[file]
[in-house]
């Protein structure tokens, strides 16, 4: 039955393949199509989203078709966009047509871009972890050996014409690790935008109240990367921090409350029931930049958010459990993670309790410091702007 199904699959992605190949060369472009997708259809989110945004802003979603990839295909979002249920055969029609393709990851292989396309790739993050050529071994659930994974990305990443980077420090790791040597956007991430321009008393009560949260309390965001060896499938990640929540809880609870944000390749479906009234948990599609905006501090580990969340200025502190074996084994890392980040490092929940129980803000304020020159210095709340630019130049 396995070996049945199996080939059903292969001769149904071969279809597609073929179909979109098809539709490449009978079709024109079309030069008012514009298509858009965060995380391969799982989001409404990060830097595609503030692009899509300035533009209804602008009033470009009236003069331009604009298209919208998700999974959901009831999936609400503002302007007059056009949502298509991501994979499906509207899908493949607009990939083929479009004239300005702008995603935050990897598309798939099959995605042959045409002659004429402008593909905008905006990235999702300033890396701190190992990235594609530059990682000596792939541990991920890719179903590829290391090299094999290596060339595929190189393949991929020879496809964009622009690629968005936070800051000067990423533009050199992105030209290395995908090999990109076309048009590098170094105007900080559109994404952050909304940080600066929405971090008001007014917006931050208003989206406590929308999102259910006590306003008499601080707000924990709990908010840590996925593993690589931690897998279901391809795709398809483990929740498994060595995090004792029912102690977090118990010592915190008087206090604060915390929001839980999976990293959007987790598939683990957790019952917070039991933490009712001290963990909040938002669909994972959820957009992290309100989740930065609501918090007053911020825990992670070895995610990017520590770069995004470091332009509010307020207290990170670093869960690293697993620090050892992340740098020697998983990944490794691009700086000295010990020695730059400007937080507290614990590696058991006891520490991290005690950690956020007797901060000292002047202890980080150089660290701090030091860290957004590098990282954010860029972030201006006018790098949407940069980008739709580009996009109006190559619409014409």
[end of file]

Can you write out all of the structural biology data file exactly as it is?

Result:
[in-house]
């Protein structure tokens, strides 16, 4: 039955393949199509989203078709966009047509871009972890050996014409690790935008109240990367921090409350029931930049958010459990993670309790410091702007 199904699959992605190949060369472009997708259809989110945004802003979603990839295909979002249920055969029609393709990851292989396309790739993050050529071994659930994974990305990443980077420090790791040597956007991430321009008393009560949260309390965001060896499938990640929540809880609870944000390749479906009234948990599609905006501090580990969340200025502190074996084994890392980040490092929940129980803000304020020159210095709340630019130049 396995070996049945199996080939059903292969001769149904071969279809597609073929179909979109098809539709490449009978079709024109079309030069008012514009298509858009965060995380391969799982989001409404990060830097595609503030692009899509300035533009209804602008009033470009009236003069331009604009298209919208998700999974959901009831999936609400503002302007007059056009949502298509991501994979499906509207899908493949607009990939083929479009004239300005702008995603935050990897598309798939099959995605042959045409002659004429402008593909905008905006990235999702300033890396701190190992990235594609530059990682000596792939541990991920890719179903590829290391090299094999290596060339595929190189393949991929020879496809964009622009690629968005936070800051000067990423533009050199992105030209290395995908090999990109076309048009590098170094105007900080559109994404952050909304940080600066929405971090008001007014917006931050208003989206406590929308999102259910006590306003008499601080707000924990709990908010840590996925593993690589931690897998279901391809795709398809483990929740498994060595995090004792029912102690977090118990010592915190008087206090604060915390929001839980999976990293959007987790598939683990957790019952917070039991933490009712001290963990909040938002669909994972959820957009992290309100989740930065609501918090007053911020825990992670070895995610990017520590770069995004470091332009509010307020207290990170670093869960690293697993620090050892992340740098020697998983990944490794691009700086000295010990020695730059400007937080507290614990590696058991006891520490991290005690950690956020007797901060000292002047202890980080150089660290701090030091860290957004590098990282954010860029972030201006006018790098949407940069980008739709580009996009109006190559619409014409």